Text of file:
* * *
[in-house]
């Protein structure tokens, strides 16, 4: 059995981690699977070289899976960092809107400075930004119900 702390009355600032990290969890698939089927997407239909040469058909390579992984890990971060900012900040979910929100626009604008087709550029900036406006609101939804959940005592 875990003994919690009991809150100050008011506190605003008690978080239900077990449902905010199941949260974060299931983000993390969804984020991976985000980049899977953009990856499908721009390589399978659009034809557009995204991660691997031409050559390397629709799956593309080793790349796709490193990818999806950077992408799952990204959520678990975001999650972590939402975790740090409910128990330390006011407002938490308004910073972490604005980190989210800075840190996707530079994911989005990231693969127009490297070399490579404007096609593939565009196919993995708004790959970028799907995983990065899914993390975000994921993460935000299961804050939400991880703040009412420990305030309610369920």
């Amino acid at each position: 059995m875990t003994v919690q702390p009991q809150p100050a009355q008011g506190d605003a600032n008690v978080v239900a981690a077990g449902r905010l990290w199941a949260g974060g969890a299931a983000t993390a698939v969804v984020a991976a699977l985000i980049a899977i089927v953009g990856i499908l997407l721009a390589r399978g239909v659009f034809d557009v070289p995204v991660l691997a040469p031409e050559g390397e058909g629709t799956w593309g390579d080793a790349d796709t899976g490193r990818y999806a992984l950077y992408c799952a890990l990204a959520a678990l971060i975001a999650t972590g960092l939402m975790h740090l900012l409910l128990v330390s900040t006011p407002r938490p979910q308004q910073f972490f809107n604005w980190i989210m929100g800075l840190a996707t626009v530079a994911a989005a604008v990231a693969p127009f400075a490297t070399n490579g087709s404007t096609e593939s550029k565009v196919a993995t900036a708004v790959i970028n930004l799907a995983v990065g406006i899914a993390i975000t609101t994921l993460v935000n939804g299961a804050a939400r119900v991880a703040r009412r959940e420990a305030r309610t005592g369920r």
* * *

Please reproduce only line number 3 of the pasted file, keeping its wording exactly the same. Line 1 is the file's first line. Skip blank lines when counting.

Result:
């Amino acid at each position: 059995m875990t003994v919690q702390p009991q809150p100050a009355q008011g506190d605003a600032n008690v978080v239900a981690a077990g449902r905010l990290w199941a949260g974060g969890a299931a983000t993390a698939v969804v984020a991976a699977l985000i980049a899977i089927v953009g990856i499908l997407l721009a390589r399978g239909v659009f034809d557009v070289p995204v991660l691997a040469p031409e050559g390397e058909g629709t799956w593309g390579d080793a790349d796709t899976g490193r990818y999806a992984l950077y992408c799952a890990l990204a959520a678990l971060i975001a999650t972590g960092l939402m975790h740090l900012l409910l128990v330390s900040t006011p407002r938490p979910q308004q910073f972490f809107n604005w980190i989210m929100g800075l840190a996707t626009v530079a994911a989005a604008v990231a693969p127009f400075a490297t070399n490579g087709s404007t096609e593939s550029k565009v196919a993995t900036a708004v790959i970028n930004l799907a995983v990065g406006i899914a993390i975000t609101t994921l993460v935000n939804g299961a804050a939400r119900v991880a703040r009412r959940e420990a305030r309610t005592g369920r």